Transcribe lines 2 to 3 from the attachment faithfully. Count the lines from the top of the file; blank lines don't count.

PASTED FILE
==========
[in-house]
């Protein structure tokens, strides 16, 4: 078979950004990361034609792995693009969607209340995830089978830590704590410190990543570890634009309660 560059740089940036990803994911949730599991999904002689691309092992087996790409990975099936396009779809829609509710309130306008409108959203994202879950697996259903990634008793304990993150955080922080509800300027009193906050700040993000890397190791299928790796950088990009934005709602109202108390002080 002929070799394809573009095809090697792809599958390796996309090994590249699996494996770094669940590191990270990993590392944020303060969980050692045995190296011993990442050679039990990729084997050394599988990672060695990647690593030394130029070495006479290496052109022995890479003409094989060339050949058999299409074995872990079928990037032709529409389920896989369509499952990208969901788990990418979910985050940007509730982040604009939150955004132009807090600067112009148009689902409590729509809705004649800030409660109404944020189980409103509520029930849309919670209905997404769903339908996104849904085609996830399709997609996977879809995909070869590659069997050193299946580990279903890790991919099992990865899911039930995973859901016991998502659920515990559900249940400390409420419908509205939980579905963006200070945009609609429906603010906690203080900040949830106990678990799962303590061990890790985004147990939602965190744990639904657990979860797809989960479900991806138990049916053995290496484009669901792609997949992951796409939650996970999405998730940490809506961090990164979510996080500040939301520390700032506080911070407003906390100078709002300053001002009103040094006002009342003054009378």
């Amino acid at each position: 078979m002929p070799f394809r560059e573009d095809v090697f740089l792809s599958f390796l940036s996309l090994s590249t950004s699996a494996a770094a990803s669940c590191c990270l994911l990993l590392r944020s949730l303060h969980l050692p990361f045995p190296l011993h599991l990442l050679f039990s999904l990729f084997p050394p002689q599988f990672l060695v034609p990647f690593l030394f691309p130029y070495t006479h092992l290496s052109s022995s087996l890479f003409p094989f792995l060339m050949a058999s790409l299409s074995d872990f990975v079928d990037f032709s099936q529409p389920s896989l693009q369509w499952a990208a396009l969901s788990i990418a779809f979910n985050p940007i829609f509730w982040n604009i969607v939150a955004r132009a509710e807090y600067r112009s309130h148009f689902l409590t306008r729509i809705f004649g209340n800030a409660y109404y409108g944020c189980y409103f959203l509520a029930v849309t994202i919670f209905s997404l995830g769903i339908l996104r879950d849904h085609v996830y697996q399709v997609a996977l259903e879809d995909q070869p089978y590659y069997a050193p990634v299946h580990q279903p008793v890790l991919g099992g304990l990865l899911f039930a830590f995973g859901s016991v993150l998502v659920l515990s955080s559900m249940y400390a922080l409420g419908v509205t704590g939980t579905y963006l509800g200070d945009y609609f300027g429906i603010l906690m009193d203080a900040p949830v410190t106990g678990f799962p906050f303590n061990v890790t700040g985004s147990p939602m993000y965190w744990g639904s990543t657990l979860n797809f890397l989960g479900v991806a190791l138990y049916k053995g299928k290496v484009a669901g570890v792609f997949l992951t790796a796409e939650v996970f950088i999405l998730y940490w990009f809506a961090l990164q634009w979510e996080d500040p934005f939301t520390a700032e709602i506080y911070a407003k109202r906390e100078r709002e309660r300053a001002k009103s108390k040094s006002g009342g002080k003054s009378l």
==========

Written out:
């Protein structure tokens, strides 16, 4: 078979950004990361034609792995693009969607209340995830089978830590704590410190990543570890634009309660 560059740089940036990803994911949730599991999904002689691309092992087996790409990975099936396009779809829609509710309130306008409108959203994202879950697996259903990634008793304990993150955080922080509800300027009193906050700040993000890397190791299928790796950088990009934005709602109202108390002080 002929070799394809573009095809090697792809599958390796996309090994590249699996494996770094669940590191990270990993590392944020303060969980050692045995190296011993990442050679039990990729084997050394599988990672060695990647690593030394130029070495006479290496052109022995890479003409094989060339050949058999299409074995872990079928990037032709529409389920896989369509499952990208969901788990990418979910985050940007509730982040604009939150955004132009807090600067112009148009689902409590729509809705004649800030409660109404944020189980409103509520029930849309919670209905997404769903339908996104849904085609996830399709997609996977879809995909070869590659069997050193299946580990279903890790991919099992990865899911039930995973859901016991998502659920515990559900249940400390409420419908509205939980579905963006200070945009609609429906603010906690203080900040949830106990678990799962303590061990890790985004147990939602965190744990639904657990979860797809989960479900991806138990049916053995290496484009669901792609997949992951796409939650996970999405998730940490809506961090990164979510996080500040939301520390700032506080911070407003906390100078709002300053001002009103040094006002009342003054009378």
């Amino acid at each position: 078979m002929p070799f394809r560059e573009d095809v090697f740089l792809s599958f390796l940036s996309l090994s590249t950004s699996a494996a770094a990803s669940c590191c990270l994911l990993l590392r944020s949730l303060h969980l050692p990361f045995p190296l011993h599991l990442l050679f039990s999904l990729f084997p050394p002689q599988f990672l060695v034609p990647f690593l030394f691309p130029y070495t006479h092992l290496s052109s022995s087996l890479f003409p094989f792995l060339m050949a058999s790409l299409s074995d872990f990975v079928d990037f032709s099936q529409p389920s896989l693009q369509w499952a990208a396009l969901s788990i990418a779809f979910n985050p940007i829609f509730w982040n604009i969607v939150a955004r132009a509710e807090y600067r112009s309130h148009f689902l409590t306008r729509i809705f004649g209340n800030a409660y109404y409108g944020c189980y409103f959203l509520a029930v849309t994202i919670f209905s997404l995830g769903i339908l996104r879950d849904h085609v996830y697996q399709v997609a996977l259903e879809d995909q070869p089978y590659y069997a050193p990634v299946h580990q279903p008793v890790l991919g099992g304990l990865l899911f039930a830590f995973g859901s016991v993150l998502v659920l515990s955080s559900m249940y400390a922080l409420g419908v509205t704590g939980t579905y963006l509800g200070d945009y609609f300027g429906i603010l906690m009193d203080a900040p949830v410190t106990g678990f799962p906050f303590n061990v890790t700040g985004s147990p939602m993000y965190w744990g639904s990543t657990l979860n797809f890397l989960g479900v991806a190791l138990y049916k053995g299928k290496v484009a669901g570890v792609f997949l992951t790796a796409e939650v996970f950088i999405l998730y940490w990009f809506a961090l990164q634009w979510e996080d500040p934005f939301t520390a700032e709602i506080y911070a407003k109202r906390e100078r709002e309660r300053a001002k009103s108390k040094s006002g009342g002080k003054s009378l």